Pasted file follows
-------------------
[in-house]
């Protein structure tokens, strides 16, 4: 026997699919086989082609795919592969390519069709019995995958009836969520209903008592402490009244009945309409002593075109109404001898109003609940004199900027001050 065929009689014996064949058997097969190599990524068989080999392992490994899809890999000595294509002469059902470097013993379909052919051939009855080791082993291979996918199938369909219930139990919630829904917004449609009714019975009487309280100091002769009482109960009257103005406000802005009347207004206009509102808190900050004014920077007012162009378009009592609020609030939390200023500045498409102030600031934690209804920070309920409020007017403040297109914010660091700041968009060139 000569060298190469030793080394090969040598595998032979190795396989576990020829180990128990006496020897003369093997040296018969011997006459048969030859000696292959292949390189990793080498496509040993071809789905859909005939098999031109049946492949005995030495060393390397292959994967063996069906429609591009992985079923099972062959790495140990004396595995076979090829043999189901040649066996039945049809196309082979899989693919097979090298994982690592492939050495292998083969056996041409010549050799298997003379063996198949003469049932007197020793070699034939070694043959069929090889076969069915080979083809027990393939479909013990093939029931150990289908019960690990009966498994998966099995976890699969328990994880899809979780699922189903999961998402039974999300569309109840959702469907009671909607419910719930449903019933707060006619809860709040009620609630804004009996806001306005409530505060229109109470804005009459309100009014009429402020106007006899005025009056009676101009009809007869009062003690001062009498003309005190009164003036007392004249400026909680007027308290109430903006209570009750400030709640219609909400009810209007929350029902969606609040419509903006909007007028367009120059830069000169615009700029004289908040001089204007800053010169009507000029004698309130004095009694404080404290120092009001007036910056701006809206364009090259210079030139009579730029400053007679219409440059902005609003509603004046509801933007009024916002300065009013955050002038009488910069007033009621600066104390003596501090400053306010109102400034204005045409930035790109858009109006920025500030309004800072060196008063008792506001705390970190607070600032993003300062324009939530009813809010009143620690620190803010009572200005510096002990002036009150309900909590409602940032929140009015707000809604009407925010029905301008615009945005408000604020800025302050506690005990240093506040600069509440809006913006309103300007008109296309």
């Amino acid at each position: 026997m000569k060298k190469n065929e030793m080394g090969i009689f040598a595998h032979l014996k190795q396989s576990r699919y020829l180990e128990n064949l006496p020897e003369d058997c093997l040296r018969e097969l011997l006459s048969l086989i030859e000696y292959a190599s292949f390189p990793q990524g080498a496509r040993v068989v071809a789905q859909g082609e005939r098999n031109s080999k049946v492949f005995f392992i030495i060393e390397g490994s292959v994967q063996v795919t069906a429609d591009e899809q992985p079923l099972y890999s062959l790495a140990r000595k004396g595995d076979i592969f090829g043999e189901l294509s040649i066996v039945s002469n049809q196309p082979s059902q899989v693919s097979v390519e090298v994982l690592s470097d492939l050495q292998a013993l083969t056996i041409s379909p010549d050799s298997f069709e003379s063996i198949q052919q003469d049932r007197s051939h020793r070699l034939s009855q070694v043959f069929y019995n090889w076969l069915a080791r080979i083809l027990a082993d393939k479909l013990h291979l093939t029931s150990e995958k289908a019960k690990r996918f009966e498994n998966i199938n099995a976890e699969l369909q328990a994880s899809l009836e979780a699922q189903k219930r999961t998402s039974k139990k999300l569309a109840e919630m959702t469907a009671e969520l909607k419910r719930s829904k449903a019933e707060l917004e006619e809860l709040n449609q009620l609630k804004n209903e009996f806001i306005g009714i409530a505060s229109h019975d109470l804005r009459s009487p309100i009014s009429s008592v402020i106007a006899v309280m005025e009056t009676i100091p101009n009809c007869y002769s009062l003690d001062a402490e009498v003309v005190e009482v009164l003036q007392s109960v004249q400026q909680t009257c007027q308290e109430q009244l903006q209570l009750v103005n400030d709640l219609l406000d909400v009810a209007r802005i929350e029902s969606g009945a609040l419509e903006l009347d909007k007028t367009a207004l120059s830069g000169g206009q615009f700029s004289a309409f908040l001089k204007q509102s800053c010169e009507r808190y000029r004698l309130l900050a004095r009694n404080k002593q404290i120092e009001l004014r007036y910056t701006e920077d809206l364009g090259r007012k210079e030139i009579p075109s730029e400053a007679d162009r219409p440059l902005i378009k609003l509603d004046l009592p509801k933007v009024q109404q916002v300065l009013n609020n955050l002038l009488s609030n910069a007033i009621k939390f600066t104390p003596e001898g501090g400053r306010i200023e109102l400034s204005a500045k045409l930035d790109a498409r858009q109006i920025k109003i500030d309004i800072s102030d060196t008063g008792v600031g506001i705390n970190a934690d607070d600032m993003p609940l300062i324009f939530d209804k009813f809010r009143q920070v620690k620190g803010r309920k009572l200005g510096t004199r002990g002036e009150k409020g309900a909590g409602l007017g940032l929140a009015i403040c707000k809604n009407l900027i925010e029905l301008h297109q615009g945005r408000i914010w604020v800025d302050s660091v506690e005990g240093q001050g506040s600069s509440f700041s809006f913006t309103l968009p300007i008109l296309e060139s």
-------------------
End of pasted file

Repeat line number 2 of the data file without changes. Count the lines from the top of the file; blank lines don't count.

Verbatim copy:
């Protein structure tokens, strides 16, 4: 026997699919086989082609795919592969390519069709019995995958009836969520209903008592402490009244009945309409002593075109109404001898109003609940004199900027001050 065929009689014996064949058997097969190599990524068989080999392992490994899809890999000595294509002469059902470097013993379909052919051939009855080791082993291979996918199938369909219930139990919630829904917004449609009714019975009487309280100091002769009482109960009257103005406000802005009347207004206009509102808190900050004014920077007012162009378009009592609020609030939390200023500045498409102030600031934690209804920070309920409020007017403040297109914010660091700041968009060139 000569060298190469030793080394090969040598595998032979190795396989576990020829180990128990006496020897003369093997040296018969011997006459048969030859000696292959292949390189990793080498496509040993071809789905859909005939098999031109049946492949005995030495060393390397292959994967063996069906429609591009992985079923099972062959790495140990004396595995076979090829043999189901040649066996039945049809196309082979899989693919097979090298994982690592492939050495292998083969056996041409010549050799298997003379063996198949003469049932007197020793070699034939070694043959069929090889076969069915080979083809027990393939479909013990093939029931150990289908019960690990009966498994998966099995976890699969328990994880899809979780699922189903999961998402039974999300569309109840959702469907009671909607419910719930449903019933707060006619809860709040009620609630804004009996806001306005409530505060229109109470804005009459309100009014009429402020106007006899005025009056009676101009009809007869009062003690001062009498003309005190009164003036007392004249400026909680007027308290109430903006209570009750400030709640219609909400009810209007929350029902969606609040419509903006909007007028367009120059830069000169615009700029004289908040001089204007800053010169009507000029004698309130004095009694404080404290120092009001007036910056701006809206364009090259210079030139009579730029400053007679219409440059902005609003509603004046509801933007009024916002300065009013955050002038009488910069007033009621600066104390003596501090400053306010109102400034204005045409930035790109858009109006920025500030309004800072060196008063008792506001705390970190607070600032993003300062324009939530009813809010009143620690620190803010009572200005510096002990002036009150309900909590409602940032929140009015707000809604009407925010029905301008615009945005408000604020800025302050506690005990240093506040600069509440809006913006309103300007008109296309």